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So, I need to test the following series for convergence or divergence:

$$\sum_{n=1}^\infty (-1)^{n+1}{n\over {2^n}}$$

I know that when you use the Alternating Series Test, the series must satisfy two conditions. Which are:

  1. $$b_{n+1} \le b_n $$
  2. $$\lim_{n\to \infty} b_n =0$$

I having a hard time with the first condition because if I use 1 for n then I have a problem. This is my work so far:

$$ {(n+1)\over 2^{(n+1)}} ? {n\over 2^n}$$ $$ {(1+1)\over 2^{(1+1)}} ? {1\over 2^1}$$ $$ {(2)\over 2^{(2)}} ? {1\over 2^1}$$ $$ {2\over 4} = {1\over 2}$$ They end up equaling each other. On the other hand, if I plug in 2, I get something that does satisfy the first condition.$$ {(n+1)\over 2^{(n+1)}} ? {n\over 2^n}$$ $$ {(2+1)\over 2^{(2+1)}} ? {2\over 2^2}$$ $$ {(3)\over 2^{(3)}} ? {2\over 2^2}$$ $$ {3\over 8} ? {2\over 4}$$ $$ {3\over 8} \le {1\over 2}$$

So... what do I do? Thanks in advance

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    $\begingroup$ This is not an alternating series, so the test does not apply. Use instead the comparison test. with $\sum{1\over\sqrt{2}^n}$ $\endgroup$ Jul 30, 2014 at 3:09
  • $\begingroup$ Do you mean $\displaystyle\sum_{n=1}^\infty(-1)^n\frac{n}{2^n}$? $\endgroup$
    – David
    Jul 30, 2014 at 3:11
  • $\begingroup$ Yes that's what I meant. Thanks I just fixed it. Sorry. $\endgroup$
    – Oyukyfairy
    Jul 30, 2014 at 3:12
  • $\begingroup$ Don't worry specifically about the $n=1$ case. Try to prove it for all $n \geq 1$. $\endgroup$
    – foobar1209
    Jul 30, 2014 at 3:21
  • $\begingroup$ Thanks everyone! I am trying to get through Calc II and it isn't fun...and I have an exam on this stuff tomorrow. $\endgroup$
    – Oyukyfairy
    Jul 30, 2014 at 3:35

4 Answers 4

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In that case, it's pretty straightforward:

First note that $b_{n}\ge b_{n+1}\iff b_n-b_{n+1}\ge 0$, then consider the reformulated question:

$$b_{n}-b_{n+1}={n+1\over 2^{n+1}}-{n\over 2^n}\stackrel{?}{\ge}0$$

this is true if and only if the same is true after multiplying both sides by $2^{n+1}$, because multiplying both sides of an inequality by a positive number keep the inequality true, so

$$2n-(n+1)=n-1\stackrel{?}{\ge}0$$

which is true so long as $n\ge 1$, so that checks out.

To see the limit goes to zero you can proceed either by using

$$\lim_{x\to\infty}{x\over 2^x}=\lim_{x\to\infty} {1\over 2^x\ln 2}=0$$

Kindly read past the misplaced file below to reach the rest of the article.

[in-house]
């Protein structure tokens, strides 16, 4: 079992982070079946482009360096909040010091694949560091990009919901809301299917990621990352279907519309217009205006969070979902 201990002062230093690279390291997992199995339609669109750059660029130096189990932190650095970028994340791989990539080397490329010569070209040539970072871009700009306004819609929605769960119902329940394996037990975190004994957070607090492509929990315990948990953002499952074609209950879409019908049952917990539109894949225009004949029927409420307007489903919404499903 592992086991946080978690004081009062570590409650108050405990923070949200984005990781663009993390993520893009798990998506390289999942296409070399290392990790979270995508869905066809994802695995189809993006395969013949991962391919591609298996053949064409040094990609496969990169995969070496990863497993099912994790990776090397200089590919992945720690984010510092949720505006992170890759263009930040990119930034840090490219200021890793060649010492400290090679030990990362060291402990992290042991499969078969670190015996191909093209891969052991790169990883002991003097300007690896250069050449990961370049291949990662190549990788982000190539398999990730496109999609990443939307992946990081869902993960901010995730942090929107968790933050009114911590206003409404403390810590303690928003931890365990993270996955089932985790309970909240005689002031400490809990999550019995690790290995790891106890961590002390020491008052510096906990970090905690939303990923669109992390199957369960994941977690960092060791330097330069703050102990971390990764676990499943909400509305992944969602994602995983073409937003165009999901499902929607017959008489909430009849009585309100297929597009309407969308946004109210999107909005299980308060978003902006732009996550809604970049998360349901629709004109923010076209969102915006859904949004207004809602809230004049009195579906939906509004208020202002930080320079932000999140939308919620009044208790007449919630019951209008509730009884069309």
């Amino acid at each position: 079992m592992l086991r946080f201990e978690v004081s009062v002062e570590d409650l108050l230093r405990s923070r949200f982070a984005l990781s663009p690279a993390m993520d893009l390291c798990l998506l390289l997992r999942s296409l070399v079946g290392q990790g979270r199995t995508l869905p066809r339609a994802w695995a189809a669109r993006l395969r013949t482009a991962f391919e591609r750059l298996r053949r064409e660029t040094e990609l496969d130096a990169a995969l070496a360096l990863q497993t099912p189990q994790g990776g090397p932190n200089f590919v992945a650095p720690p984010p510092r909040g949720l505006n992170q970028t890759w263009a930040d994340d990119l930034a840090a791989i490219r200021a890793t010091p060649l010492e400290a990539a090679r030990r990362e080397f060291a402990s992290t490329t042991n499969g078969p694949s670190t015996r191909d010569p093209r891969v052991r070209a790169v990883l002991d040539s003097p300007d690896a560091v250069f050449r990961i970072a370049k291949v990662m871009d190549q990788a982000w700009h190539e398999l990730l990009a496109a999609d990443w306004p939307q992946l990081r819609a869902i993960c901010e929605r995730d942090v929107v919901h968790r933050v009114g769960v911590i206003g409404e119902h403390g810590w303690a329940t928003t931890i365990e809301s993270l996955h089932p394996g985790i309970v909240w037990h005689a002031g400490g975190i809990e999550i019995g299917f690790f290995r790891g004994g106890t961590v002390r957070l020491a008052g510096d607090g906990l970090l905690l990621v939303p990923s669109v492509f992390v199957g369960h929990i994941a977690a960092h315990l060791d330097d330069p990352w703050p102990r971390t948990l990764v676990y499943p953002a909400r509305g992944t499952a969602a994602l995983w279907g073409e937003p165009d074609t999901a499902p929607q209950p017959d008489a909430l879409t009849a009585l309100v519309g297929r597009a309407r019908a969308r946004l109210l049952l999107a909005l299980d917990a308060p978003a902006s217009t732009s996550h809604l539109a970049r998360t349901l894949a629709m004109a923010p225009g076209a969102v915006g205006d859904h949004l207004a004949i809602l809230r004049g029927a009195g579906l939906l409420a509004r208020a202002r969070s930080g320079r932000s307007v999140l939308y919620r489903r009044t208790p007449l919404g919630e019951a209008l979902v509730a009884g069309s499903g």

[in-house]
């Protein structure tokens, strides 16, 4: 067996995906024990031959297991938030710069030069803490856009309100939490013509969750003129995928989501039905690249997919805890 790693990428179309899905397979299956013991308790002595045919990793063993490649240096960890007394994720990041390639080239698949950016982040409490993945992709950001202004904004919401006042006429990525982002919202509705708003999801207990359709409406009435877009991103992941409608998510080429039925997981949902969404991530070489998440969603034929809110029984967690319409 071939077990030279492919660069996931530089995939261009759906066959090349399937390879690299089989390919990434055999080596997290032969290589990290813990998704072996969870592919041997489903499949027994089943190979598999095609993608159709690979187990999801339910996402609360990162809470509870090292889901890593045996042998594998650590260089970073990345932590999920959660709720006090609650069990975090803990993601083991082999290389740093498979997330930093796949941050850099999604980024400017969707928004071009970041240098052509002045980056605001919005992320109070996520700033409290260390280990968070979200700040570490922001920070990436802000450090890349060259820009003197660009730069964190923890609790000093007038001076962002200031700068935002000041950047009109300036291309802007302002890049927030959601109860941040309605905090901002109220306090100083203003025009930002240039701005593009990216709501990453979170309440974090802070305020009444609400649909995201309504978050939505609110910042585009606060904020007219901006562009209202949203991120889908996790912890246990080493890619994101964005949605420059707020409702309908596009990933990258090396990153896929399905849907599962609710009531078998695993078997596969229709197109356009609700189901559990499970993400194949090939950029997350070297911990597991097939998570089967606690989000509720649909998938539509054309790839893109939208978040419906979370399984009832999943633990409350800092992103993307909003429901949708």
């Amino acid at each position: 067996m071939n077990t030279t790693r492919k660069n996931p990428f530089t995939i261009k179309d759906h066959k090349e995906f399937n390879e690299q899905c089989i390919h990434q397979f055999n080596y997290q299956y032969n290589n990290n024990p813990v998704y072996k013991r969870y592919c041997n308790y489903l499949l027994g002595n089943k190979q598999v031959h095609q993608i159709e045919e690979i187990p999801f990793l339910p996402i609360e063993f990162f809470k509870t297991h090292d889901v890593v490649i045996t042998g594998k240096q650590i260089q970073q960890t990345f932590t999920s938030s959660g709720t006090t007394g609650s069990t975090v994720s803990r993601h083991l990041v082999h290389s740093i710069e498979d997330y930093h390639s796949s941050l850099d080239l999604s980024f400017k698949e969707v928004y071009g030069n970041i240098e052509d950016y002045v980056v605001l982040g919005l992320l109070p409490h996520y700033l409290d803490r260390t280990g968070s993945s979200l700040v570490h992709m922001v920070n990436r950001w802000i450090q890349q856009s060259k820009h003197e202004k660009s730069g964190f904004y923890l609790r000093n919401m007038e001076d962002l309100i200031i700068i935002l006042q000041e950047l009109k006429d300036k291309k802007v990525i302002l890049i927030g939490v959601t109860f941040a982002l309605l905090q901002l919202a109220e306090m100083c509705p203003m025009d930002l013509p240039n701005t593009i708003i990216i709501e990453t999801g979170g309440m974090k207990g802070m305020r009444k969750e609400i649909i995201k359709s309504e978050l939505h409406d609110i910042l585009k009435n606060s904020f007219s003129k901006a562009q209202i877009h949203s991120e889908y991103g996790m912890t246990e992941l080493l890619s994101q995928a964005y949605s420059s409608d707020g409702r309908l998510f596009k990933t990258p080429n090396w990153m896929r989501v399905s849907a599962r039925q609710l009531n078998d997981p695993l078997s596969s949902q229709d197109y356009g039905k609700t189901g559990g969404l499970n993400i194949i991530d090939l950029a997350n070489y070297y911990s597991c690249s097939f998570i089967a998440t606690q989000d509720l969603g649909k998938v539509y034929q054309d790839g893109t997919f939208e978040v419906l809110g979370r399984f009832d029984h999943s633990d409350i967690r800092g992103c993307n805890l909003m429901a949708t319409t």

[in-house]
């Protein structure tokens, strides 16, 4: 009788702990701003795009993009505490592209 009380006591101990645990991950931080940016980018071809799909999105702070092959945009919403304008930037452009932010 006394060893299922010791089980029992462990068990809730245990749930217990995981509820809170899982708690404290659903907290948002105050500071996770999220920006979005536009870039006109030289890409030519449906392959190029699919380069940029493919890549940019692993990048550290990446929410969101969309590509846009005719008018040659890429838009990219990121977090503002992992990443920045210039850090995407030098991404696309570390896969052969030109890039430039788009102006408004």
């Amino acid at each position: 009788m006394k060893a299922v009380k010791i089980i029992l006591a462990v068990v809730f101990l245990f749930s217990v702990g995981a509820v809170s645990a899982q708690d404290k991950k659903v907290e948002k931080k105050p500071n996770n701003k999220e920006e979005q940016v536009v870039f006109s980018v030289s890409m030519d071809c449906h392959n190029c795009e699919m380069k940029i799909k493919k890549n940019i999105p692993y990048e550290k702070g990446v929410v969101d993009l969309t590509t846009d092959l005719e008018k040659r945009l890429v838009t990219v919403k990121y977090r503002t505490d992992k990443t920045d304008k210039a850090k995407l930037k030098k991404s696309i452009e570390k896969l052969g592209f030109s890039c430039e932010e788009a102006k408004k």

using L'Hôpital's rule or by noting $n\le \sqrt{2}^n$ for every $n\ge 1$

This is the same as saying $n^2\le 2^n$ for every $n\ge 1$, which is verified by base case: $n=1$, $1\le 2$ check. Assume it's true for some $n\ge 1$, then

$$(n+1)^2=n^2+2n+1\le 2^n +2n+1\le 2^n+n^2 < 2^n+2^n=2^{n+1}$$

by inductive hypothesis, and since $2n+1\le n^2$ for $n\ge 1$, so the rest follows by induction, and we have

$$0\le\lim_{n\to\infty}{n\over 2^n}\le\lim_{n\to\infty}{(\sqrt{2})^n\over 2^n}=\lim_{n\to\infty}{1\over(\sqrt{2})^n}=0$$

which settles that by the squeeze theorem.

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  • $\begingroup$ Sorry, but where did the n-1 come from? $\endgroup$
    – Oyukyfairy
    Jul 30, 2014 at 3:28
  • $\begingroup$ $2n-(n+1) - 2n-n-1=n-1$ $\endgroup$ Jul 30, 2014 at 3:28
  • $\begingroup$ Oh okay thanks. I get it know! $\endgroup$
    – Oyukyfairy
    Jul 30, 2014 at 3:30
  • $\begingroup$ Oh alright. Thank you once again! $\endgroup$
    – Oyukyfairy
    Jul 30, 2014 at 3:33
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You can use induction. The first step is obvious. Assume $\frac{k}{2^k}>\frac{k+1}{2^{k+1}}$. Then $\frac{k+1}{2^{k+1}}=\frac{1}{2}\frac{k}{2^{k}}+\frac{1}{2} \frac{1}{2^{k}}>\frac{1}{2}\frac{k+1}{2^{k+1}}+\frac{1}{2} \frac{1}{2^{k+1}}=\frac{k+2}{2^{k+2}}$.

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As corrected, this is an alternating series.

Also, for the alternating series test to be applied to $\sum_{k=1}^{\infty} (-1)^n a_n$, all that is needed is that $a_{n+1} < a_n$ for all $n > N$ for some $N$. Any initial part of a series is irrelevant when discussing convergence.

In this case, the fact that $\dfrac{n}{2^n}$ is eventually decreasing has been discussed here too many times.

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To check if $\dfrac{n}{2^n}$ is eventually decreasing, it suffices to show that the derivative of $\displaystyle f(x)=\frac{x}{2^x}$ is eventually negative.

To do so, note that $$ f^\prime(x)=\frac{2^x-x\cdot 2^x\ln2}{2^{2x}}=\frac{1-x\cdot\ln{2}}{2^x} $$ For $x>1/\ln2$ we have $f^\prime(x)<0$. Hence $\dfrac{n}{2^n}$ is eventually decreasing.

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